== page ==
Combination of a GnRH agonist with an antagonist prevents flare-up effects and protects primordial ovarian follicles in the rat ovary from cisplatin-induced toxicity: a controlled experimental animal study

Xiaoyan Li; Xiang Kang; Qingchun Deng; Jing Cai; Zehua Wang
April 2013
Reproductive Biology & Endocrinology;2013, Vol. 11 Issue 1, p1
Academic Journal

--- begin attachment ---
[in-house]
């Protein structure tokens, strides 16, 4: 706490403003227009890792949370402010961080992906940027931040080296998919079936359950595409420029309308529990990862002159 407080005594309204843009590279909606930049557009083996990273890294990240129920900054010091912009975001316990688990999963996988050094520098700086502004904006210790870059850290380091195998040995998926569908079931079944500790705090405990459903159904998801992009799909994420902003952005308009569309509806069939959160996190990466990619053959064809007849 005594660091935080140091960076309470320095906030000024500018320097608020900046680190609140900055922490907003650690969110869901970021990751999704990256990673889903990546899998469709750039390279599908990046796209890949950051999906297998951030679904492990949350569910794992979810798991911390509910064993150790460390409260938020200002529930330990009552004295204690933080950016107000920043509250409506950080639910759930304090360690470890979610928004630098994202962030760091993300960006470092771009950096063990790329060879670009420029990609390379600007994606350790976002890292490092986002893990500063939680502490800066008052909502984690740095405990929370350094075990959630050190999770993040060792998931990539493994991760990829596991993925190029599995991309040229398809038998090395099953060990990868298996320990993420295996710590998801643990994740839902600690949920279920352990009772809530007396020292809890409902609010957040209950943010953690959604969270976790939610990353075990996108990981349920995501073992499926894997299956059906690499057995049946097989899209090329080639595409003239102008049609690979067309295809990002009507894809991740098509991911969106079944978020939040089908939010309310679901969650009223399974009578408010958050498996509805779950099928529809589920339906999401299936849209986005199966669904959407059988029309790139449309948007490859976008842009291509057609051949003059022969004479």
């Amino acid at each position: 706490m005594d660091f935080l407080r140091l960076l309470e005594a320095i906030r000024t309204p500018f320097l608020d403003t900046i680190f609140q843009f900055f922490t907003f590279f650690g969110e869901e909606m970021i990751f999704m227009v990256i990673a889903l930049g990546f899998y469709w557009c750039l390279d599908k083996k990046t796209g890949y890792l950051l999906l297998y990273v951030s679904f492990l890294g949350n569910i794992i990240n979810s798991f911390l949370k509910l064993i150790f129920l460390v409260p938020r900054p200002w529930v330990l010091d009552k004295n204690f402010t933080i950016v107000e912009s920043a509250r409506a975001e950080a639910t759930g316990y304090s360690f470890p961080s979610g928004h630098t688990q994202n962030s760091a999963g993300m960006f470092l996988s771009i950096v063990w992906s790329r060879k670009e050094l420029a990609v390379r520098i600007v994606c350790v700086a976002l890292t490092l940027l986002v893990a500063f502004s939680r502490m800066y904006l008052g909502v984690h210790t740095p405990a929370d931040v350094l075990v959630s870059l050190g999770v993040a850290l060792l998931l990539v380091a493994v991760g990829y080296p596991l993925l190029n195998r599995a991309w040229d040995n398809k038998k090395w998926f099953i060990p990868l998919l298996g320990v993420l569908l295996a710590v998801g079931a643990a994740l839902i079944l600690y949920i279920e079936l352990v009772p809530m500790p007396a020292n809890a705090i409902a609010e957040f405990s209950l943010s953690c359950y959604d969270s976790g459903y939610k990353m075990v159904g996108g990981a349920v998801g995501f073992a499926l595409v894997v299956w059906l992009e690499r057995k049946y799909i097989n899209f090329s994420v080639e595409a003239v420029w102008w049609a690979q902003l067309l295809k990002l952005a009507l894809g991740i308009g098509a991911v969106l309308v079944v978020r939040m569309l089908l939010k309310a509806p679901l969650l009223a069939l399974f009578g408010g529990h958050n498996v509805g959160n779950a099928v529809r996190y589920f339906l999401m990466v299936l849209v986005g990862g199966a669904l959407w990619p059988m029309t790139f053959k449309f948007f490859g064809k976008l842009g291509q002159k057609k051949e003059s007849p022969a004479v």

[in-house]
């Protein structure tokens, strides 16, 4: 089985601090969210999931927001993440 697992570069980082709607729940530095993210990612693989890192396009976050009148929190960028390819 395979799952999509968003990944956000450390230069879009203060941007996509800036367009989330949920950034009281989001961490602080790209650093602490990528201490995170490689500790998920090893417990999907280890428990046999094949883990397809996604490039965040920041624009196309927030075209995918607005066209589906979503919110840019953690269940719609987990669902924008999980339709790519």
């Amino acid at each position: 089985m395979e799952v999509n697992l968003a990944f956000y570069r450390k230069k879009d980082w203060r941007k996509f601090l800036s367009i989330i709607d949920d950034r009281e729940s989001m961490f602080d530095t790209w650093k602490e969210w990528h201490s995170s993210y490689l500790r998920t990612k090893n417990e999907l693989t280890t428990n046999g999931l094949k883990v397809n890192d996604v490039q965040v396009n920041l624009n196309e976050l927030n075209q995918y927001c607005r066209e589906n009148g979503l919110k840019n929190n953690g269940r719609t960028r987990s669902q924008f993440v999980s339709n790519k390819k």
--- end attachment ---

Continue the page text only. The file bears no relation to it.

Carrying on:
Background: With the continuous improvement of surgery and chemotherapeutic treatments, many tumour patients increasingly achieve long-term survival and can even be completely cured. However, platinum-containing drugs, which are widely used to treat a variety of types of cancer, cause menstrual disorders and ovarian failure, which in turn lead to infertility. Thus far, gonadotropin releasing hormone (GnRH) agonist (GnRHa) and antagonist (GnRHant) are reported to act as protective agents of the ovary in chemotherapy through the inhibition of the female gonadal axis. Nevertheless, they both have disadvantages that limit their use. GnRHa causes a flare-up effect during the first week after administration, and no long-acting GnRHant agent is available. GnRHa combined with GnRHant may prevent the flare-up effect of GnRHa and rapidly inhibit the female gonadal axis. Several clinical studies with small sample sizes have reported controversial conclusions. In this strictly controlled animal study, we investigated the advantages of combination treatment with GnRHa and GnRHant. Methods: Rats aged 12 weeks were divided into six groups: Control, cisplatin (CDDP), GnRHa, GnRHant, Combination (sht, short-term) and Combination (lng, long-term) of GnRHa and GnRHant. The last four groups received Triptorelin (1 mg/kg·d, for 14 days), Cetrorelix (0.5 mg/kg·d, for 10 days), a combination of Triptorelin (1 mg/kg·d, for 10 days) and Cetrorelix (0.5 mg/kg·d, for 10 days) in the long-term group and for 3 days in the short-term group. The Control and CDDP groups received saline (1 ml/kg·d, for 10 day). Then, all groups apart from the Control group received cisplatin (1 mg/kg·d, for 10 days), and the Control group received another 10 days of saline as described above. Blood samples were collected to detect the serum levels of E2, LH and FSH. Observation of oestrous cyclicity was also performed after drug administration. Finally, bilateral ovaries were collected for histological study and follicle counting. Results: We observed a flare-up effect in rats treated with GnRHa, but not in any of the combination groups. The percentage of normal cyclicity increased from 0% in the CDDP group to 25.0%, 33.3%, 66.7% and 41.7%, in the GnRHa, GnRHant, combination (lng) and combination (sht) groups, respectively. Pretreatment with GnRHa, GnRHant and combination (lng) significantly protected the primordial follicles from destruction by preserving 57.6%, 63.4%, 87.1% and 60.4% of the follicles, respectively. Conclusions: The combination of a GnRH agonist with antagonist completely prevented the flare-up effect and enhanced the protective effect of the ovary from cisplatin-induced gonadotoxicity in rats.


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